According to the results of a recent survey from Transparency International, a majority of people (53 percent) believe that corruption was worsened in the last two years.
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According to a recent survey conducted by Transparency International, more than 53 percent of people believe that corruption has worsened in the past two years. In fact, the "Global Corruption Barometer 2013," a survey of 114,000 in 107 countries, found that 27 percent of respondents had paid a bribe when accessing pubic services and institutions over the last 12 months.
Despite this, nearly nine out of 10 survey respondents said that they would act against corruption and two-thirds said that they had refused to pay a bribe when asked.
"Bribe paying levels remain very high worldwide, but people believe they have the power to stop corruption and the number of those willing to combat the abuse of power, secret dealings and bribery is significant," said Huguette Labelle, the chair of Transparency International.
One potential problem, however, is that many of the institutions that are supposed to hold those guilty of corruption responsible are not trusted by the people.
According to the survey, 36 countries view police as being the most corrupt and within those countries, 53 percent of respondents reported being asked to pay a bribe by police. In addition, 20 countries also said they view the judiciary system in their nation as being the most corrupt, with an average of 30 percent of people saying they had come into contact with judicial systems that asked them to pay a bribe.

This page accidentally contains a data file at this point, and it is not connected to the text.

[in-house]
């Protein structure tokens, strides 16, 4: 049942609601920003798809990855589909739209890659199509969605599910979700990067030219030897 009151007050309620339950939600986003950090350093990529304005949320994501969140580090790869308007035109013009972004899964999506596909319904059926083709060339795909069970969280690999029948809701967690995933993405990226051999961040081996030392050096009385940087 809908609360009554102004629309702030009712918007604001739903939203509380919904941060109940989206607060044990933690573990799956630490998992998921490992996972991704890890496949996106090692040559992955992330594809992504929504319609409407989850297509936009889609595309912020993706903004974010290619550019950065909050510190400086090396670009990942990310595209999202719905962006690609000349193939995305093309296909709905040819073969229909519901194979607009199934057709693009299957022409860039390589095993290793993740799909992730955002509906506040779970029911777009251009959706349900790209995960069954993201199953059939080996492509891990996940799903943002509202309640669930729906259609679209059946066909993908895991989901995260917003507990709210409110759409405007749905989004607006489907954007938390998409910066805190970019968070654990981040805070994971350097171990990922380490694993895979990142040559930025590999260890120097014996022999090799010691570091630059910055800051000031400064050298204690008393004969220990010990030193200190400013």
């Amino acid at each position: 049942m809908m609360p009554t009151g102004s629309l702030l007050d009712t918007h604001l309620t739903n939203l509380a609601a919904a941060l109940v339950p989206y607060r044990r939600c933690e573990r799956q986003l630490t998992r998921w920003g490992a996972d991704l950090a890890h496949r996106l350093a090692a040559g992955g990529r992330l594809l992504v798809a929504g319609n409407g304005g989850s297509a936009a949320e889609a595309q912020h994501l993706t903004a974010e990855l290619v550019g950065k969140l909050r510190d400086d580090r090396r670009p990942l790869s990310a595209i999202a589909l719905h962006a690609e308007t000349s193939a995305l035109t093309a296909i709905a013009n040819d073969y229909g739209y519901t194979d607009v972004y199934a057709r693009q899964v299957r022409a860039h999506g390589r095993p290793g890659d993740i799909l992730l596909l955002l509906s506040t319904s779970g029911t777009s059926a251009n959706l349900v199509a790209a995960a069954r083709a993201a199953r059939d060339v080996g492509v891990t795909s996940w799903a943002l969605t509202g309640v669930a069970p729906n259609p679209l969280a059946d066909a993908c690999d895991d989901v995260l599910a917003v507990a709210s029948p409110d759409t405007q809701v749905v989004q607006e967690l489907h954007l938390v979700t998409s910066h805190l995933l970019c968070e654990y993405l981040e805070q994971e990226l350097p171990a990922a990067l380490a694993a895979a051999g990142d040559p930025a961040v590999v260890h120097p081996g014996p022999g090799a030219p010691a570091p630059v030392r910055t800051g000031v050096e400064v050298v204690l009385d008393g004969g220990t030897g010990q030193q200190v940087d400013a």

"Governments need to take this cry against corruption from their citizenry seriously and respond with concrete action to elevate transparency and accountability," Labelle added. "Strong leadership is needed from the G20 governments in particular. In the 17 countries surveyed in the G20, 59 percent of respondents said their government is not doing a good job at fighting corruption."
People's appraisals of their leaders' efforts to stop corruption have also fallen. When the financial crisis began in 2008, 31 percent of respondents said they felt their government’s efforts to fight corruption were effective, compared to just 22 percent of respondents this year.
"Governments need to make sure that there are strong, independent and well-resourced institutions to prevent and redress corruption. Too many people are harmed when these core institutions and basic services are undermined by the scourge of corruption," said Labelle.